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Operator Splits and Multiscale Methods in Computational Dynamics

  • Harm AskesEmail author
  • Dario De Domenico
  • Mingxiu Xu
  • Inna M. Gitman
  • Terry Bennett
  • Elias C. Aifantis
Chapter
Part of the Mathematics of Planet Earth book series (MPE, volume 6)

Abstract

Gradient enriched continua are an elegant and versatile class of material models that are able to simulate a variety of physical phenomena, ranging from singularity-free descriptions of crack tips and dislocations, via size dependent mechanical response, to dispersive wave propagation. However, the increased order of the governing partial differential equations has historically complicated analytical and numerical solution methods. Inspired by the work of Ru and Aifantis (Acta Mech. 101(1-4), 59–68 (1993)), this contribution focusses on operator split methods that allow to reduce the order of the governing equations. It will be shown that this order reduction leads to multiscale reformulations of the original equations in which the macrolevel unknowns are fully coupled to the microlevel unknowns. As a first example, gradient enriched equations of elastodynamics are considered with second order and fourth order microinertia terms. The second example concerns dynamic piezomagnetics with gradient enrichment of both the mechanical fields and the magnetic fields.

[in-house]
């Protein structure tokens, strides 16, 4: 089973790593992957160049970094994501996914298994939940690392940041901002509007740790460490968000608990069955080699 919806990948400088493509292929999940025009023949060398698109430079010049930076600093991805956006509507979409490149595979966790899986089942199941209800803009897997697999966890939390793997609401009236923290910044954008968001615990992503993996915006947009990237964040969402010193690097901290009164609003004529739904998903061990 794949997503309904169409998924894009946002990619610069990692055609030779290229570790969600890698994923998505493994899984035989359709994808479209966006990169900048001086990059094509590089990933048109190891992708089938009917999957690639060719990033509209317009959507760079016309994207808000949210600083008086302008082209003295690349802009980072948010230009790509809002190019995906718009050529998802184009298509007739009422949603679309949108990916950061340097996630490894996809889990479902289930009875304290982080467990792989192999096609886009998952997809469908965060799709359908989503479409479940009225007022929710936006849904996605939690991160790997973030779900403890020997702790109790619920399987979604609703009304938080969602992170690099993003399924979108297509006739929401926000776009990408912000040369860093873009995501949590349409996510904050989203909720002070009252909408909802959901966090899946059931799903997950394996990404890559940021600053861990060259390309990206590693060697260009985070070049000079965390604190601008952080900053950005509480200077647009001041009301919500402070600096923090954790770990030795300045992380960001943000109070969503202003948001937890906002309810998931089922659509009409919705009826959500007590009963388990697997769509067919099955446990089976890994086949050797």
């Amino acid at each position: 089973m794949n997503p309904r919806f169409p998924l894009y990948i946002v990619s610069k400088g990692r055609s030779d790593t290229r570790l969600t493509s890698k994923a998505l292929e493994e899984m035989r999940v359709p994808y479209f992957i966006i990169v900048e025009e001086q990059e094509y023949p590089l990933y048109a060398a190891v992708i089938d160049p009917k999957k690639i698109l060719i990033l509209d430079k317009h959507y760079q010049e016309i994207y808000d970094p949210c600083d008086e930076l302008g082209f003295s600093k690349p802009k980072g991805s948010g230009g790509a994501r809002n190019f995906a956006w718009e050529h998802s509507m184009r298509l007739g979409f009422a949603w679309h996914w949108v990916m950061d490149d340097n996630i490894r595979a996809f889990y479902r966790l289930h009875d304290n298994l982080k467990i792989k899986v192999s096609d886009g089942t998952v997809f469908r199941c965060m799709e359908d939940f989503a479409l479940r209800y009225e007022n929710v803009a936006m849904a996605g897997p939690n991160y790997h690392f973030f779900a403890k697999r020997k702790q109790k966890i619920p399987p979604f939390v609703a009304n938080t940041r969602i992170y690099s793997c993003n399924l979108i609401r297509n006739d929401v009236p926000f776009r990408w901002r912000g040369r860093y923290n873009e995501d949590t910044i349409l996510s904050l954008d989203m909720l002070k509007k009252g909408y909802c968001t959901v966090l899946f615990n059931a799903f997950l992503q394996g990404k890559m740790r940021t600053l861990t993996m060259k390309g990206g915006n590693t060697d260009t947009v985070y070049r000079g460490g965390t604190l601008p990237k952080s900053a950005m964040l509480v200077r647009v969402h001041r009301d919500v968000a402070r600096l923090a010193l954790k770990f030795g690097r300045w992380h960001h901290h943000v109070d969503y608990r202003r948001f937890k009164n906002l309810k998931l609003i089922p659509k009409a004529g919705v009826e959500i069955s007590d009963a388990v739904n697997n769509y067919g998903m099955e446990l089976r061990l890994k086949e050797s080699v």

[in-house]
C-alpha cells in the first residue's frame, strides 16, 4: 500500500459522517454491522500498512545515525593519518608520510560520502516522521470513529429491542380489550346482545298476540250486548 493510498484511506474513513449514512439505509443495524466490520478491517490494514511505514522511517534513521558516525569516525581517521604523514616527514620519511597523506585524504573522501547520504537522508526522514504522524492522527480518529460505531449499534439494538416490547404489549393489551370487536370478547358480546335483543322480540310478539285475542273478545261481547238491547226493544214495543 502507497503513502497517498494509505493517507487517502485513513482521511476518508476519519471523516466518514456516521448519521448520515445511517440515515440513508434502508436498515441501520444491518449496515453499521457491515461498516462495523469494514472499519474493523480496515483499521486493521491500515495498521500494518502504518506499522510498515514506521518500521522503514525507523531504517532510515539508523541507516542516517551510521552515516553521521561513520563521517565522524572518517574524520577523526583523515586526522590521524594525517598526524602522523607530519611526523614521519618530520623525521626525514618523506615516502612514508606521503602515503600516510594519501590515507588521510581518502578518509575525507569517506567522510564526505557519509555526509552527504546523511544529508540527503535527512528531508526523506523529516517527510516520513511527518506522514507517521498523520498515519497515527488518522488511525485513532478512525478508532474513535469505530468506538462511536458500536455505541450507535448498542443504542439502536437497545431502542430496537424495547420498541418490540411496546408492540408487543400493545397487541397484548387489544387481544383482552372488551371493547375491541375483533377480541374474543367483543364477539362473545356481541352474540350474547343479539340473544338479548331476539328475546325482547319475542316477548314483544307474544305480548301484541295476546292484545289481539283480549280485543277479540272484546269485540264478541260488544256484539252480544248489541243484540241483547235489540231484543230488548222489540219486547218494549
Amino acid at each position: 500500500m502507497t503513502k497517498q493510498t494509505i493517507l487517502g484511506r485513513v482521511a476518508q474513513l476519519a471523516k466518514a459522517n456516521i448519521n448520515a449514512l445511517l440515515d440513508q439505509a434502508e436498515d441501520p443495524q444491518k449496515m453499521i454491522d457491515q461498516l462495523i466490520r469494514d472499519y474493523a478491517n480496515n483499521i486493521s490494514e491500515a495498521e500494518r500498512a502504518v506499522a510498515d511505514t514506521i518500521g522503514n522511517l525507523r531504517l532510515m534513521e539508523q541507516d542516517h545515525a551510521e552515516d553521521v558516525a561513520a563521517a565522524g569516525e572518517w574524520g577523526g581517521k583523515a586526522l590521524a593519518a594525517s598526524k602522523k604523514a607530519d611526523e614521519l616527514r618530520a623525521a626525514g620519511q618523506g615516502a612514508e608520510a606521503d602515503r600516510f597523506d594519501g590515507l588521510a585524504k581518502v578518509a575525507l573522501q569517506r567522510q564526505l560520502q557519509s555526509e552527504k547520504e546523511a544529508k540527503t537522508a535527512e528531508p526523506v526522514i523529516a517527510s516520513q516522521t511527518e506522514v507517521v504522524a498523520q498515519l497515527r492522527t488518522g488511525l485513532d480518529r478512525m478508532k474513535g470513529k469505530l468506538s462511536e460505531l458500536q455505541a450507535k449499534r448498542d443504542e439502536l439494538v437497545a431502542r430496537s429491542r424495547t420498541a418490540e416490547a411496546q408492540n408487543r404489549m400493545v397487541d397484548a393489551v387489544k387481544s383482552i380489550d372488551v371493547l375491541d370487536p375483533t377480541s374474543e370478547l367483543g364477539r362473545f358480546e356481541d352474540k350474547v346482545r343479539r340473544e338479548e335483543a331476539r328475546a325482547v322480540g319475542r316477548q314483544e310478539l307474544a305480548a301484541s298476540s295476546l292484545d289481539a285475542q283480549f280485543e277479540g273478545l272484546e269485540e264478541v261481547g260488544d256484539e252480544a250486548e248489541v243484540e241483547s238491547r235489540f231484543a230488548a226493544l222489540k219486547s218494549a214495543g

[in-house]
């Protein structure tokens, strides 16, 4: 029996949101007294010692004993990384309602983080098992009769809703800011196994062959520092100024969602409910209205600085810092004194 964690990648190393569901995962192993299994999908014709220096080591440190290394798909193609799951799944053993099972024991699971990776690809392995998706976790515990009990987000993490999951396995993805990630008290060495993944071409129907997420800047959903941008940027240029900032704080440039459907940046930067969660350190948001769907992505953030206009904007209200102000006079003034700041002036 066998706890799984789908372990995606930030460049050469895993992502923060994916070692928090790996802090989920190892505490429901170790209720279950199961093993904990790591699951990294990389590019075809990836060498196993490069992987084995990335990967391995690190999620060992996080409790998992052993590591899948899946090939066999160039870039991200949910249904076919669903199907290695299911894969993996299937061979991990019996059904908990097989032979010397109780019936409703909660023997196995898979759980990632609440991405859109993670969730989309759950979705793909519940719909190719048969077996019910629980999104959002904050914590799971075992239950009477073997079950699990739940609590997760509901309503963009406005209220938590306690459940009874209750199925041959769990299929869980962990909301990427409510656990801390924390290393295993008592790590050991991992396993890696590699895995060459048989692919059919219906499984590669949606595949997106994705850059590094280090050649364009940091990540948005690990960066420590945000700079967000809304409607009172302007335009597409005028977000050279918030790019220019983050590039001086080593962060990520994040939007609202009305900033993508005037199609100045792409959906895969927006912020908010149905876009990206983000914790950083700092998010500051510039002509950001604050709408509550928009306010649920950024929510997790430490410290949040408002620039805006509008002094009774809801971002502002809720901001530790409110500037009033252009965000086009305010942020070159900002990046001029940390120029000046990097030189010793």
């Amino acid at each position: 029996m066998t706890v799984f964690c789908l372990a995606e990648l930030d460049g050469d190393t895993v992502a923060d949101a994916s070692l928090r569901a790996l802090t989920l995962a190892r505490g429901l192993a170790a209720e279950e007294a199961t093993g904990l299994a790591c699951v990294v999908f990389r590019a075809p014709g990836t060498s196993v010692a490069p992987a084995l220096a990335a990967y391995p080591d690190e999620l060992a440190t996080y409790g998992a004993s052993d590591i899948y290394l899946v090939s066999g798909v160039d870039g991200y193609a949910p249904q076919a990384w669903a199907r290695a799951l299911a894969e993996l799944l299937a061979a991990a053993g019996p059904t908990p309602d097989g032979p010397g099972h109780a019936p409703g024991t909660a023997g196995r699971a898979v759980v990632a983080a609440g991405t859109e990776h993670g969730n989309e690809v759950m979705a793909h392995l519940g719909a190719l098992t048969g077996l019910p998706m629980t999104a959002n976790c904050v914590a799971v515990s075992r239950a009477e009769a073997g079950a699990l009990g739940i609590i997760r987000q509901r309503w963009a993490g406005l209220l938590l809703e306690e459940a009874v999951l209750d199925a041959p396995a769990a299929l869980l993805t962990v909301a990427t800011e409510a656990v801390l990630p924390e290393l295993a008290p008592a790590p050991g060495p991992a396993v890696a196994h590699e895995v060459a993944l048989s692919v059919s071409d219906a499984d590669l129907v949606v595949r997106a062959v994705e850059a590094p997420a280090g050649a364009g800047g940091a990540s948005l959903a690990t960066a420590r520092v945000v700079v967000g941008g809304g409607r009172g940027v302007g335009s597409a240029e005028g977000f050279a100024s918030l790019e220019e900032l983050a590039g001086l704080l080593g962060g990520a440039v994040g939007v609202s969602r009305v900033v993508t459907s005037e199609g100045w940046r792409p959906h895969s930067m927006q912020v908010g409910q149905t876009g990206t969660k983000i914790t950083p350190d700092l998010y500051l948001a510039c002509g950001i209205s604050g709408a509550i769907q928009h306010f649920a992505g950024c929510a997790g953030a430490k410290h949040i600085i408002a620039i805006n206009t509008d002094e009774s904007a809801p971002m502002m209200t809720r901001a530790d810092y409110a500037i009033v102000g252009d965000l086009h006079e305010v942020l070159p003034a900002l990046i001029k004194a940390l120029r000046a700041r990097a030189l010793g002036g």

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Notes

Acknowledgements

HA, IMG and ECA gratefully acknowledge support of the EU RISE project FRAMED-734485. MX gratefully acknowledges financial support from the China Scholarship Council and the Fundamental Research Funds for the Central Universities (FRFBR-16-017A).

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Copyright information

© Springer Nature Switzerland AG 2019

Authors and Affiliations

  • Harm Askes
    • 1
    Email author
  • Dario De Domenico
    • 2
  • Mingxiu Xu
    • 3
  • Inna M. Gitman
    • 4
  • Terry Bennett
    • 5
  • Elias C. Aifantis
    • 6
  1. 1.Department of Civil and Structural EngineeringUniversity of SheffieldSheffieldUK
  2. 2.Department of EngineeringUniversity of MessinaMessinaItaly
  3. 3.Department of Applied MechanicsUniversity of Science and Technology BeijingBeijingChina
  4. 4.Department of Mechanical EngineeringUniversity of SheffieldSheffieldUK
  5. 5.School of Civil, Environmental and Mining EngineeringUniversity of AdelaideAdelaideAustralia
  6. 6.Laboratory of Mechanics and MaterialsAristotle University of ThessalonikiThessalonikiGreece

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